The right leader for the function is rare bird. As the implementation of global services delivery represents radical change, he must understand the art of the possible within the organization, yet bring a level of creativity and problem solving acumen that is not hidebound by “the way things have always been done.” This individual is capable of managing the six aspects of transformation — change, people, sourcing, performance management, risk and governance, and can develop and lead a high visibility, high performing team.
Once the imperative is understood, how should companies start down the path?
Believe it or not, the simple act of defining scope — what constitutes a service under portfolio management — should be a first step. In some corporations, security, catering or reproduction may be deemed commodities to purchase rather than services to implement; in others, they are part of a services portfolio. And developing a lexicon of risk and complexity is also critical to successful portfolio management. Some services such as multi-process outsourcing have inherent complexities and risks that a point service deal — such as learning services — does not have.
Developing principles and a consistent approach is vital. Guidance on the definition of what is a core/noncore process, the range of risk factors and the scope of regulatory restriction form the basis of policy. Directives on leveraging scale in a contract or a captive center and on combining like processes should be inherent in services principles. Exceptions to the rule will always occur; guidance should be given on acceptable tradeoffs. And minimum performance criteria — returns, time horizons, and key performance indicators — should be established.
Establishing rules, and institutionalizing control points to support application of principles should follow. Getting executive leadership to approve comprehensive policies for the entire lifecycle of service is often not easy but a prerequisite for effective management.
Without the clout of policy and procedures that solve for risk, reporting and good governance, global services functions become optional internal consultancies. A comprehensive policy for both outsourcing and captive development, clearly articulated as to the approval process at all stages of global services delivery, is essential.
Ring fencing the universe of initiatives both in place and underway is not only an arduous task but also a critical component for both effective portfolio management and regulatory reporting in certain global jurisdictions. Standardizing information to be captured and maintained in one place rather than across the organization, setting up systems and developing reporting routines, are early tasks.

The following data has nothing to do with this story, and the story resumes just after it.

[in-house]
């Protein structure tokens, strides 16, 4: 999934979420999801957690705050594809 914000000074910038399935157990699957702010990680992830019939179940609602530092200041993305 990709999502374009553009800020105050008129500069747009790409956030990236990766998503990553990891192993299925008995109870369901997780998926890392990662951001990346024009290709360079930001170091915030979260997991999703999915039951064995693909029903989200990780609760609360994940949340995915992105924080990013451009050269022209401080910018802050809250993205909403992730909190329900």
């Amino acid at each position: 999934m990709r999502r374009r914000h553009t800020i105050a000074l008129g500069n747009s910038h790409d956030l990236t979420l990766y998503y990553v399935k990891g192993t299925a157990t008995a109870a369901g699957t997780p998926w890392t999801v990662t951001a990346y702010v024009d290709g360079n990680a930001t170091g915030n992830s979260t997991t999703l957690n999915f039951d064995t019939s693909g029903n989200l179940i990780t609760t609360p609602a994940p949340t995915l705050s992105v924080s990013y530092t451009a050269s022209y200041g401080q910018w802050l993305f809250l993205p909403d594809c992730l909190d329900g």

And what if business lines won’t initially play?
Any change in control from the center represents radical change, especially in an organization where power has devolved to business lines. Establishing a new organization, which exerts corporate control by managing compliance with policy and gathers and maintains data, may be a big step for some organizations.
Concurrent with implementing policy, forming an “optional” center of excellence with the requisite talent, tools, templates, workflows and project/industry data may be a good first step on the road to global services-portfolio evolution. An internal consultancy capability may present less of a threat than a centrally mandated point of control.
The effort involved in changing a delivery structure through outsourcing or offshoring is drastically underestimated by any business line or function unfamiliar with the complexity of the transformation. Being able to get assistance internally from a function whose aim is to leverage existing knowledge and expedite the process reduces time and cost for the sponsoring organization. Over time, the successful center of excellence becomes institutionalized, and its use can be more easily mandated.
Whether the function controls and implements all services delivery change from inception or whether it serves as a center of excellence for all business units will depend on the culture, organizational structure (center-led as opposed to business-line led), and executive-level appetite for change.
Will the crime of the century be solved?
All signs point to the positive, particularly in the financial services and consumer products industry. There is a growing recognition of the scale of investment, time required and inherent risk in transforming services delivery across the corporation. And, as boards of directors ask more questions about changes in business architecture, corporate management must have the answers to hand. This means developing databases, policies, procedures and standards, and investing in the right team.
The business case to manage services as a portfolio — controlling risk, managing implementation cost, achieving scale, leveraging expertise — cannot help but be compelling as corporations shift their focus from doing deals back to obtaining benefit from radical changes in process delivery.
Best Practices in Global Portfolio Services Management
- Lead from the center through policies, procedures, and performance criteria
- Invest in a robust database suitable for tracking and regulatory reporting
- Appoint a team with the right capabilities
- Evolve the team from center of excellence to central leadership
- Focus on managing changes in corporate services delivery rather than individual deals